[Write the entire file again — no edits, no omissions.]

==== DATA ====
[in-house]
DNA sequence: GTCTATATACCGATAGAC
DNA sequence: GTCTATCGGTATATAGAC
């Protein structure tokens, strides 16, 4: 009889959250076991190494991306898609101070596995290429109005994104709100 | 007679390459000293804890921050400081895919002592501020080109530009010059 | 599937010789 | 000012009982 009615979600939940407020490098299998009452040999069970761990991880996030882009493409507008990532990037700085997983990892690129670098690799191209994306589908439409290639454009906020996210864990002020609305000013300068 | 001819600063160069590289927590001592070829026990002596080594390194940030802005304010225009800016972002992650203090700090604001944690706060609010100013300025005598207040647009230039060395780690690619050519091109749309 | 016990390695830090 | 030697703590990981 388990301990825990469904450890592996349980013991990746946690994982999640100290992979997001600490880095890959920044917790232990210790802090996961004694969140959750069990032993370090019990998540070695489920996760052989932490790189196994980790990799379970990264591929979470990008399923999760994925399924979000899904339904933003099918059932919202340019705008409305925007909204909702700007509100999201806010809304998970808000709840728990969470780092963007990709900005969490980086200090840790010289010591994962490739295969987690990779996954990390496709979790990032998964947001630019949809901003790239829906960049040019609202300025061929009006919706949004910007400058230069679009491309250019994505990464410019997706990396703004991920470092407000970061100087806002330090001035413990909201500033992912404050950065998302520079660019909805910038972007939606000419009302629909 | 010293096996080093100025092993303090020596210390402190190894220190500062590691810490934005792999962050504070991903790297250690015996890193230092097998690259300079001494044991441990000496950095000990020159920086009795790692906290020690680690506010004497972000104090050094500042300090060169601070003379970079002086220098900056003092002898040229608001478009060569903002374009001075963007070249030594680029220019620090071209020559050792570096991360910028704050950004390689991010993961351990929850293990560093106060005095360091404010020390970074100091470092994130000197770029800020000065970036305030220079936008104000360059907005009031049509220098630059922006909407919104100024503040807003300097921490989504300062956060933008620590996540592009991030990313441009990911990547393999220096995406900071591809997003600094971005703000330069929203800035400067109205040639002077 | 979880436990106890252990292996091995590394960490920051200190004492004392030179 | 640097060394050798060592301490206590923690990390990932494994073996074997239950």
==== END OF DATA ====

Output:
[in-house]
DNA sequence: GTCTATATACCGATAGAC
DNA sequence: GTCTATCGGTATATAGAC
């Protein structure tokens, strides 16, 4: 009889959250076991190494991306898609101070596995290429109005994104709100 | 007679390459000293804890921050400081895919002592501020080109530009010059 | 599937010789 | 000012009982 009615979600939940407020490098299998009452040999069970761990991880996030882009493409507008990532990037700085997983990892690129670098690799191209994306589908439409290639454009906020996210864990002020609305000013300068 | 001819600063160069590289927590001592070829026990002596080594390194940030802005304010225009800016972002992650203090700090604001944690706060609010100013300025005598207040647009230039060395780690690619050519091109749309 | 016990390695830090 | 030697703590990981 388990301990825990469904450890592996349980013991990746946690994982999640100290992979997001600490880095890959920044917790232990210790802090996961004694969140959750069990032993370090019990998540070695489920996760052989932490790189196994980790990799379970990264591929979470990008399923999760994925399924979000899904339904933003099918059932919202340019705008409305925007909204909702700007509100999201806010809304998970808000709840728990969470780092963007990709900005969490980086200090840790010289010591994962490739295969987690990779996954990390496709979790990032998964947001630019949809901003790239829906960049040019609202300025061929009006919706949004910007400058230069679009491309250019994505990464410019997706990396703004991920470092407000970061100087806002330090001035413990909201500033992912404050950065998302520079660019909805910038972007939606000419009302629909 | 010293096996080093100025092993303090020596210390402190190894220190500062590691810490934005792999962050504070991903790297250690015996890193230092097998690259300079001494044991441990000496950095000990020159920086009795790692906290020690680690506010004497972000104090050094500042300090060169601070003379970079002086220098900056003092002898040229608001478009060569903002374009001075963007070249030594680029220019620090071209020559050792570096991360910028704050950004390689991010993961351990929850293990560093106060005095360091404010020390970074100091470092994130000197770029800020000065970036305030220079936008104000360059907005009031049509220098630059922006909407919104100024503040807003300097921490989504300062956060933008620590996540592009991030990313441009990911990547393999220096995406900071591809997003600094971005703000330069929203800035400067109205040639002077 | 979880436990106890252990292996091995590394960490920051200190004492004392030179 | 640097060394050798060592301490206590923690990390990932494994073996074997239950």